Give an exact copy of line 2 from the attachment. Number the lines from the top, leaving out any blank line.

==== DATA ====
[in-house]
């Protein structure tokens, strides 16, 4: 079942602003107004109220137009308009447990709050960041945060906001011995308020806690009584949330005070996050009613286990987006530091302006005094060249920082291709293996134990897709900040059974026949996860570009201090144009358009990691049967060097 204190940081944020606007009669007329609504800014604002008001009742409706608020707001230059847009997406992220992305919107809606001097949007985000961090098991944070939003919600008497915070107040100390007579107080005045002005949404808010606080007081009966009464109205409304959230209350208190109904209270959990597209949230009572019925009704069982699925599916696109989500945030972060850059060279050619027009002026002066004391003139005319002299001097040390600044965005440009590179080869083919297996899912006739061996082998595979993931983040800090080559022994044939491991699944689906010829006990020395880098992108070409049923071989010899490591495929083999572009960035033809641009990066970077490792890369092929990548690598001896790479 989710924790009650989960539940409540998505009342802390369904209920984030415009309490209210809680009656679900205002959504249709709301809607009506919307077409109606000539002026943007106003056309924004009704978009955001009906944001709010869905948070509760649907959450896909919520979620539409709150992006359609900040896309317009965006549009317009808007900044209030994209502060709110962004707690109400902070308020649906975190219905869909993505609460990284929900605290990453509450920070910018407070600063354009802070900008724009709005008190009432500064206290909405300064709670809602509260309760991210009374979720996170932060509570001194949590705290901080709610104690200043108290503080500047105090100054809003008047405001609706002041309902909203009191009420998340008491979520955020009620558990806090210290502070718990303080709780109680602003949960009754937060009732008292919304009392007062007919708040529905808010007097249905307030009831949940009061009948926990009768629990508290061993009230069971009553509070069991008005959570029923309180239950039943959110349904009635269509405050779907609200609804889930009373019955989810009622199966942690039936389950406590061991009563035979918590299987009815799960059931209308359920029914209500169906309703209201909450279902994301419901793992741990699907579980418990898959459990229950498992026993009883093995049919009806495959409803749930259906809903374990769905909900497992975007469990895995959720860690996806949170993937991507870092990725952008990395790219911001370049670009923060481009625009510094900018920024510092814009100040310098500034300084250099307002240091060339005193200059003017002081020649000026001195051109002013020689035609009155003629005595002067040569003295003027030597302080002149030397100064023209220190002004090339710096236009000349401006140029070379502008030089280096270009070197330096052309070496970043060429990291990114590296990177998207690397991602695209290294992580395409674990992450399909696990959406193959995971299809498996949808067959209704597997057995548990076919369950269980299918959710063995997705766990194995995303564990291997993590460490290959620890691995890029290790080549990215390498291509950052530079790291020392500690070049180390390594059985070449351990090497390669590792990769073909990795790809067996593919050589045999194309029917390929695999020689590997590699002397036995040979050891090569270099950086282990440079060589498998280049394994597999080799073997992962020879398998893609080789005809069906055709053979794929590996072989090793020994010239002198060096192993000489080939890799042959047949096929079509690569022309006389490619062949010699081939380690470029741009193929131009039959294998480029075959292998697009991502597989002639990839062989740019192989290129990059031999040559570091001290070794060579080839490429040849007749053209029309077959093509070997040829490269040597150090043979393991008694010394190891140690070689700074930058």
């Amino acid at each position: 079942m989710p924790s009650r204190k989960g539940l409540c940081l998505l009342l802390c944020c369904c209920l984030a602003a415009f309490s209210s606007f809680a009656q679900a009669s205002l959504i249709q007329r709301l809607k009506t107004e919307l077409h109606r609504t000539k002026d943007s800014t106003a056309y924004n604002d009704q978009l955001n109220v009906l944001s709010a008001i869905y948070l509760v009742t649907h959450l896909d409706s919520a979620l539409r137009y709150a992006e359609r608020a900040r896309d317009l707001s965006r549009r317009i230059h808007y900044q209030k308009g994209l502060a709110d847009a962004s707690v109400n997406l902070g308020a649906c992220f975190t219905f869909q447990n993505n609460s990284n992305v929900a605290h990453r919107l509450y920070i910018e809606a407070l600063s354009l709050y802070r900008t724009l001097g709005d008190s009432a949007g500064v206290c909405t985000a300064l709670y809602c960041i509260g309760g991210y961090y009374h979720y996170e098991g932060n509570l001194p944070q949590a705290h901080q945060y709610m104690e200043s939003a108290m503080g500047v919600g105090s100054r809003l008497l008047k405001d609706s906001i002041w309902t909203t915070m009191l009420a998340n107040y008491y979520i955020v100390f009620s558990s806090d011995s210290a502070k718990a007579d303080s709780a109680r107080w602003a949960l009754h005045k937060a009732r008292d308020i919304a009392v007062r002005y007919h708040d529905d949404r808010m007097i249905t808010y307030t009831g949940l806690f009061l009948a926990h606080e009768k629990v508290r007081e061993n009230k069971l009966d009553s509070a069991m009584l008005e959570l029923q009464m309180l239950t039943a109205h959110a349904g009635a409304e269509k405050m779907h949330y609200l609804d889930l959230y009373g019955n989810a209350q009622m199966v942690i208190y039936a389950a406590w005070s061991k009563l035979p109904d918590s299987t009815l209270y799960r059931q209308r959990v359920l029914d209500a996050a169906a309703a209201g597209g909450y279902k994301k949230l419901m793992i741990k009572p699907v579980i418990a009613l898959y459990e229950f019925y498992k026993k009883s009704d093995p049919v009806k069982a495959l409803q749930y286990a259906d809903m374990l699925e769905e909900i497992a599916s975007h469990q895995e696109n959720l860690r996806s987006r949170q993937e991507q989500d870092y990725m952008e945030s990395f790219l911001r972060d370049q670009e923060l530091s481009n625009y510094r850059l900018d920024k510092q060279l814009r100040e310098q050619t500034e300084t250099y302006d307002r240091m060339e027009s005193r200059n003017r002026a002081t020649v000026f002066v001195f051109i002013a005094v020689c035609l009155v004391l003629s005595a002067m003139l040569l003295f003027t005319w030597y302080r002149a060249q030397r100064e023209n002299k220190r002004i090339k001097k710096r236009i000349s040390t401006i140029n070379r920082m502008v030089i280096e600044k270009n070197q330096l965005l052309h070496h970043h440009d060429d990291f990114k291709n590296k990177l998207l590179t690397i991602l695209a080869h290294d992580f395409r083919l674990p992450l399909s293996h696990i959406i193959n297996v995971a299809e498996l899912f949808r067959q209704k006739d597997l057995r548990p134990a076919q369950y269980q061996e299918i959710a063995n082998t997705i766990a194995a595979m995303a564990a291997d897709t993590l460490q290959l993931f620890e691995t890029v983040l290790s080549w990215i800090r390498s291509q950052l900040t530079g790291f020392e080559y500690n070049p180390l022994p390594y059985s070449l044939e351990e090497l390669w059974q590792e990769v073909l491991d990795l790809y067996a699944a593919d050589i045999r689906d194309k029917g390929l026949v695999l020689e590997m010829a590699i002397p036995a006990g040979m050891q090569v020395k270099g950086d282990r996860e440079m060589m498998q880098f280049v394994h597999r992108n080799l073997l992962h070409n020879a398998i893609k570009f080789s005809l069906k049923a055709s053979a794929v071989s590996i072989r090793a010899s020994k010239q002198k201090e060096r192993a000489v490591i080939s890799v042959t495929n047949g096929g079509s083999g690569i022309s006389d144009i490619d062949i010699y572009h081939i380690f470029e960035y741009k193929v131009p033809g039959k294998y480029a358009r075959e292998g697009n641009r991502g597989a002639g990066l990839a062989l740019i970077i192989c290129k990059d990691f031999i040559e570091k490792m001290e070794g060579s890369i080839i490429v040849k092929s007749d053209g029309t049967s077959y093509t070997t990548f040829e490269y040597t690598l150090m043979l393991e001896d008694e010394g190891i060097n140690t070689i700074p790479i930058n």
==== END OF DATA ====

């Protein structure tokens, strides 16, 4: 079942602003107004109220137009308009447990709050960041945060906001011995308020806690009584949330005070996050009613286990987006530091302006005094060249920082291709293996134990897709900040059974026949996860570009201090144009358009990691049967060097 204190940081944020606007009669007329609504800014604002008001009742409706608020707001230059847009997406992220992305919107809606001097949007985000961090098991944070939003919600008497915070107040100390007579107080005045002005949404808010606080007081009966009464109205409304959230209350208190109904209270959990597209949230009572019925009704069982699925599916696109989500945030972060850059060279050619027009002026002066004391003139005319002299001097040390600044965005440009590179080869083919297996899912006739061996082998595979993931983040800090080559022994044939491991699944689906010829006990020395880098992108070409049923071989010899490591495929083999572009960035033809641009990066970077490792890369092929990548690598001896790479 989710924790009650989960539940409540998505009342802390369904209920984030415009309490209210809680009656679900205002959504249709709301809607009506919307077409109606000539002026943007106003056309924004009704978009955001009906944001709010869905948070509760649907959450896909919520979620539409709150992006359609900040896309317009965006549009317009808007900044209030994209502060709110962004707690109400902070308020649906975190219905869909993505609460990284929900605290990453509450920070910018407070600063354009802070900008724009709005008190009432500064206290909405300064709670809602509260309760991210009374979720996170932060509570001194949590705290901080709610104690200043108290503080500047105090100054809003008047405001609706002041309902909203009191009420998340008491979520955020009620558990806090210290502070718990303080709780109680602003949960009754937060009732008292919304009392007062007919708040529905808010007097249905307030009831949940009061009948926990009768629990508290061993009230069971009553509070069991008005959570029923309180239950039943959110349904009635269509405050779907609200609804889930009373019955989810009622199966942690039936389950406590061991009563035979918590299987009815799960059931209308359920029914209500169906309703209201909450279902994301419901793992741990699907579980418990898959459990229950498992026993009883093995049919009806495959409803749930259906809903374990769905909900497992975007469990895995959720860690996806949170993937991507870092990725952008990395790219911001370049670009923060481009625009510094900018920024510092814009100040310098500034300084250099307002240091060339005193200059003017002081020649000026001195051109002013020689035609009155003629005595002067040569003295003027030597302080002149030397100064023209220190002004090339710096236009000349401006140029070379502008030089280096270009070197330096052309070496970043060429990291990114590296990177998207690397991602695209290294992580395409674990992450399909696990959406193959995971299809498996949808067959209704597997057995548990076919369950269980299918959710063995997705766990194995995303564990291997993590460490290959620890691995890029290790080549990215390498291509950052530079790291020392500690070049180390390594059985070449351990090497390669590792990769073909990795790809067996593919050589045999194309029917390929695999020689590997590699002397036995040979050891090569270099950086282990440079060589498998280049394994597999080799073997992962020879398998893609080789005809069906055709053979794929590996072989090793020994010239002198060096192993000489080939890799042959047949096929079509690569022309006389490619062949010699081939380690470029741009193929131009039959294998480029075959292998697009991502597989002639990839062989740019192989290129990059031999040559570091001290070794060579080839490429040849007749053209029309077959093509070997040829490269040597150090043979393991008694010394190891140690070689700074930058």